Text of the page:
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John Nunn vs Sarunas Sulskis
Moscow Olympiad (1994), Moscow RUS, rd 10, Dec-11
Four Knights Game: Scotch Variation. Accepted (C47)  ·  1/2-1/2



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Kibitzer's Corner
Premium Chessgames Member
  fredthebear: After the queens are exchanged, it's four pawn islands for Black (that's a bad thing) compared to two pawn islands for White (typical) yet Black manages a draw.

"All rook endings are drawn." - Tarrasch.

Well, perhaps at GM level there is some truth in that statement. Otherwise, very few (almost no club players) know where to place the rooks each and every time, and one wasted move in the endgame can be fatal. Add to the fact that the endgame is often played with precious little time remaining on the clock, and many errors will pop up. Tarrasch, the Laskers, Capablanca, and Rubinstein are great players to study the ending from, or any phase of the game for that matter.

Your time spent on learning the endgame will pay huge dividends all the rest of your chess days. Endgame knowledge is concrete and can be applied over and over and over in all types of games, unlike ever-changing opening theory.

When entering a chess tournament, your opponents likely will steer away from your favorite openings that you have prepared but they must risk a lot to avoid an endgame. You will be rewarded many half-points and some full points for mastering the endgame! If you don't lose, your rating won't sink.

One more thing... It's a huge mistake to think you can get by on tactics. Tactics will take you only so far up the ladder, and then you will start meeting well-rounded opponents who see your threats, match you move for move and the game drags on, wearing on you. Then the board shows twice as many pawns as pieces remain and you find your punching power is gone -- there will be no quick knockout. If you want stamina in chess, you better be able to recognize weak pawns and know your endgames.

Premium Chessgames Member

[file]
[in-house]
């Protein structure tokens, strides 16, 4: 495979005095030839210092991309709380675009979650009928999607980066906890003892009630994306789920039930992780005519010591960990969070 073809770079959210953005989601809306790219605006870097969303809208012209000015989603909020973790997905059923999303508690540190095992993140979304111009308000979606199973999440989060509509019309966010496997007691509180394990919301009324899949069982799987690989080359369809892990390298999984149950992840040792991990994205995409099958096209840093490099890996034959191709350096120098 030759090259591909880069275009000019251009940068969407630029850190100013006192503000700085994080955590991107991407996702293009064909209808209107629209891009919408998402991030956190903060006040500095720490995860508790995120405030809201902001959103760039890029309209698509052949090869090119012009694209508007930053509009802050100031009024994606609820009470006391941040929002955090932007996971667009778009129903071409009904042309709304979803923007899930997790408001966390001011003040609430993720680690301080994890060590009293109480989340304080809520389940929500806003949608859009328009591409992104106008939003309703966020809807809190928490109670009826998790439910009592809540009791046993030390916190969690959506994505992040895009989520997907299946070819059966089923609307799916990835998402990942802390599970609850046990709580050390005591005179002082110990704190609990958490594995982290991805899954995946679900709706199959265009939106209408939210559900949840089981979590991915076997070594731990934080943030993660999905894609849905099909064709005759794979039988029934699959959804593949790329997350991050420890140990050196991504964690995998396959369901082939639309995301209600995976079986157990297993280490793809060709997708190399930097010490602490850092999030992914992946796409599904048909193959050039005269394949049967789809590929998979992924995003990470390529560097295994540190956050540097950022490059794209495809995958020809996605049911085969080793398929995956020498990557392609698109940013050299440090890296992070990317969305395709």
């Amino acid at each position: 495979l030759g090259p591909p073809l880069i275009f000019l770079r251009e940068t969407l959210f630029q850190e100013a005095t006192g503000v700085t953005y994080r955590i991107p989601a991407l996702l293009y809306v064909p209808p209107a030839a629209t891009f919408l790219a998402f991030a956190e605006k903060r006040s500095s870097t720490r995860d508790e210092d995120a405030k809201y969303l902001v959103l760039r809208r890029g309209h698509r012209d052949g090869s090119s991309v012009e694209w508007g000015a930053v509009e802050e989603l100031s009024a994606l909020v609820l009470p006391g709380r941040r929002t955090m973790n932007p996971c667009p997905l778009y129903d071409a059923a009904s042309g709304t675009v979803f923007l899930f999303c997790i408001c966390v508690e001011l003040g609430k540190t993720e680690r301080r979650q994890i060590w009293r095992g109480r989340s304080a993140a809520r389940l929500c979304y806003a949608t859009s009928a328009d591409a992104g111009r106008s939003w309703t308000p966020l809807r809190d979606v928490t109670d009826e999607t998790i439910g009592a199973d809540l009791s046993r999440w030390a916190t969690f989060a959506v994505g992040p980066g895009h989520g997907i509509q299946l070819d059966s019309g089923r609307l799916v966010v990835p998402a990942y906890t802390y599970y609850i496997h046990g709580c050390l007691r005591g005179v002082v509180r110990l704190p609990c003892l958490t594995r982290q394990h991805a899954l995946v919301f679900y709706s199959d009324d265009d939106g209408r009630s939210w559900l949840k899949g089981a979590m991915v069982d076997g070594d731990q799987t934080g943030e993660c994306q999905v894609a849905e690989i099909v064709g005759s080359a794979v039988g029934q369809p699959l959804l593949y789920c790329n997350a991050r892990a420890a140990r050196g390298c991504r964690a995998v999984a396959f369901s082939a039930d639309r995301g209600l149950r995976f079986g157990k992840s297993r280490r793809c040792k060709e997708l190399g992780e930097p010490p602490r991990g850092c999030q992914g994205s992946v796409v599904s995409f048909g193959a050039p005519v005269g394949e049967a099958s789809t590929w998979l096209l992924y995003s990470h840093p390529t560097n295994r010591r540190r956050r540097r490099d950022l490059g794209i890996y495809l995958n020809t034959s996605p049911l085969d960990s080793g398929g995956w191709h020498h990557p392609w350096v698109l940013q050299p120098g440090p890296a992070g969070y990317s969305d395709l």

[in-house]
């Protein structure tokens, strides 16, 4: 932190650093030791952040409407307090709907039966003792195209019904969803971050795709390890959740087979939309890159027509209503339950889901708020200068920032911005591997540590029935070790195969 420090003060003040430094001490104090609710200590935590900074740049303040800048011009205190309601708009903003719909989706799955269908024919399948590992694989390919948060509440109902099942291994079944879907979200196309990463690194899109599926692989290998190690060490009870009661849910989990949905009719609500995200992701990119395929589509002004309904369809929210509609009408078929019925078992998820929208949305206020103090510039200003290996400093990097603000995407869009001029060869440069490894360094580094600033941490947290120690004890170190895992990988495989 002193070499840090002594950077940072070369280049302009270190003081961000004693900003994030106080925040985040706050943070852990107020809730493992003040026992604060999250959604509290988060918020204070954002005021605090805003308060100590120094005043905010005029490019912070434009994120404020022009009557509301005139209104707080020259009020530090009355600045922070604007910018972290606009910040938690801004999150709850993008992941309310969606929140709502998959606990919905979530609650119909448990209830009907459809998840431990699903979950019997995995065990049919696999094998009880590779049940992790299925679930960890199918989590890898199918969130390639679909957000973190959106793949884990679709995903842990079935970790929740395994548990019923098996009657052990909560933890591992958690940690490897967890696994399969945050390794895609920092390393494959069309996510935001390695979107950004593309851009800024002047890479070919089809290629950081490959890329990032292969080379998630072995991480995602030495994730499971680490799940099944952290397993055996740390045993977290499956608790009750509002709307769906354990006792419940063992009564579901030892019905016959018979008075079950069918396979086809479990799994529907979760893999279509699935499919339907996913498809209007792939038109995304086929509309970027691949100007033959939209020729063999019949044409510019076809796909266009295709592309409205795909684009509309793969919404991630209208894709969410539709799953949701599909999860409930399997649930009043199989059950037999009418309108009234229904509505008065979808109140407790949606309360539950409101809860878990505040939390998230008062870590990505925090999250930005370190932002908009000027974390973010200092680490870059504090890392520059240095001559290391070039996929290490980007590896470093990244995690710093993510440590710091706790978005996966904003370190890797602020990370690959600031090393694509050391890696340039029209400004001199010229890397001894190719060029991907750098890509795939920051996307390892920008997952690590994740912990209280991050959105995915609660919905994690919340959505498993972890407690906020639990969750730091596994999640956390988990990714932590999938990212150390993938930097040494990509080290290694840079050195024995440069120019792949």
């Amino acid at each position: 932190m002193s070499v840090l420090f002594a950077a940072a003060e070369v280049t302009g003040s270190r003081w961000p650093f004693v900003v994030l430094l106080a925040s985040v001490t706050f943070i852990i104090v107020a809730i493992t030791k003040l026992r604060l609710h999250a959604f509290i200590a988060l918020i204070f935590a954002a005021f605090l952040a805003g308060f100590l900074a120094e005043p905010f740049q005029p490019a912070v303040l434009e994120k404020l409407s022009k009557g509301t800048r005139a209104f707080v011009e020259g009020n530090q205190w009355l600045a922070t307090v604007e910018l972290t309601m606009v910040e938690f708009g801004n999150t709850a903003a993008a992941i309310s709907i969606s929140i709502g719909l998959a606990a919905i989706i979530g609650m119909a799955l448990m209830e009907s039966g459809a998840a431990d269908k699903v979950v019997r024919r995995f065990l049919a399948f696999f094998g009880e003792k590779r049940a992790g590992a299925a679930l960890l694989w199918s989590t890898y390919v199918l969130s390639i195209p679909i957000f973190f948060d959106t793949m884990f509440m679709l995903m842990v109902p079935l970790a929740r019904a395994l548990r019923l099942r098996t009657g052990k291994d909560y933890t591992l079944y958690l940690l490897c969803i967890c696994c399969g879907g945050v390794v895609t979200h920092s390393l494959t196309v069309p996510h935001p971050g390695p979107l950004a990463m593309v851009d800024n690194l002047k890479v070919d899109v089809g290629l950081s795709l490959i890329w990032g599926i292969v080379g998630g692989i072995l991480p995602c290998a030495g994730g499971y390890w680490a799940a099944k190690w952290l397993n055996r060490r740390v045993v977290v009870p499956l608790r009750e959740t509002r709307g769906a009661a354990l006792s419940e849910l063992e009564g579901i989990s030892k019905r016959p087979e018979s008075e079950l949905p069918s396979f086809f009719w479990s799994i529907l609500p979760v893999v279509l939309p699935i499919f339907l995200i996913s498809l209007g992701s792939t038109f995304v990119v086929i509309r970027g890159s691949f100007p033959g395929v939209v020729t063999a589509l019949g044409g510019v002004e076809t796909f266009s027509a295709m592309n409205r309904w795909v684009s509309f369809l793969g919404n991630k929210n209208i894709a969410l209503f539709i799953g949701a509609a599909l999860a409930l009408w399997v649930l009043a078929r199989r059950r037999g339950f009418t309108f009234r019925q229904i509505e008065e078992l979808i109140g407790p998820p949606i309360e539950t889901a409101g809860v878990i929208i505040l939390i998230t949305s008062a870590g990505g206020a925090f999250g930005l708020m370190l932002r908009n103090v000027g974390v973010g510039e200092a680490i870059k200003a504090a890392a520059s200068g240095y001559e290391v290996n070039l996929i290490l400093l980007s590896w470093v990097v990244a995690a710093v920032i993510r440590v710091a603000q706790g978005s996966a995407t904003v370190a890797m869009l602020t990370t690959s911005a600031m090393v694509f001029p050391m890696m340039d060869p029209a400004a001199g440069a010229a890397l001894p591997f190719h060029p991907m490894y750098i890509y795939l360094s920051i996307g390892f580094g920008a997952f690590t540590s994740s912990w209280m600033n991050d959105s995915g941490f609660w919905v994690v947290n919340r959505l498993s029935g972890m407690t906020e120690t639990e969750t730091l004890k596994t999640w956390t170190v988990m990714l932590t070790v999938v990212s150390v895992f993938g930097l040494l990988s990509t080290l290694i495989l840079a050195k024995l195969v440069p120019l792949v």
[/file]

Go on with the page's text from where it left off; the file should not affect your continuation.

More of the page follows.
fredthebear: Any chess player would also do well to study the writings of Grandmaster John Nunn too -- the player of the White pieces above. The quality of Mr. Nunn's books are undisputed -- he is factual and very thorough. However, many of his books are for master-level players (some are printed in the German language). He does have a wide range of high quality published material in print, and out-of-print but available used. See what fits your level.

For club players, I can certainly recommend:
- Learn Chess by John Nunn.
- Learn Chess Tactics by John Nunn.
- Secrets of Practical Chess by John Nunn.
- Tactical Chess Endings by John Nunn.
- 1001 Deadly Checkmates by John Nunn.
(Don't try to solve all 1-5 levels in a chapter. The end of each chapter is hard! Figure out what you can for each chapter, stop when it's too difficult, and move on to the next chapter. When you get to the end of the book, start over at the beginning and see how much you've improved. You'll solve more checkmates the second time through, and much more the third time through. It gets clearer with experience.)

* I dislike recommending opening books, but Nunn's Chess Openings (often called by it's initials NCO) is an excellent reference source. Changing your opening repertoire is one of the worst habits a player can get into. Don't blame the opening when you lose! Be faithful and treat her right.

* I promise the two "Learn" books mentioned above will have some insights in there that you have never thought about before (or have forgotten) even though you already "know" how to play chess. So re-learn it!

* Secrets of Practical Chess covers essential endgame knowledge in 50 pages. Most of what club players really need to know for endings is in the latter part of this book. You can also learn what the letters LPDO mean!

* Now here's my tactical tip just for reading this far, and it's a dandy! [An EAD = LPDO]. You'll have to read Nunn's book to find out what an LPDO is. An EAD is a term I learned from a chess blogger 15 years ago. EAD stands for Equally Attacked & Defended, meaning the unit has one attacker and one defender, or two attackers and two defenders, etc. An EAD can be treated much the same as an LPDO. Essentially, you want to identify all EADs and LPDOs and then try to fork them w/a single move. Otherwise, try to add an attacker or subtract a defender from just the EAD. Now that will earn you some points, because you'll have more targets to identify and manipulate! Remember EAD = LPDO and try to fork them.

Premium Chessgames Member
  fredthebear: I should have mentioned that PAWN endings are the most important to learn first. It will take some time to learn the rook endings because there are more variables possible. Really, really know those PAWN endings first. When you're able to recognize which PAWN ending will promote, and which is a draw with proper play, without having to move the pieces, then you have the knowledge you need.

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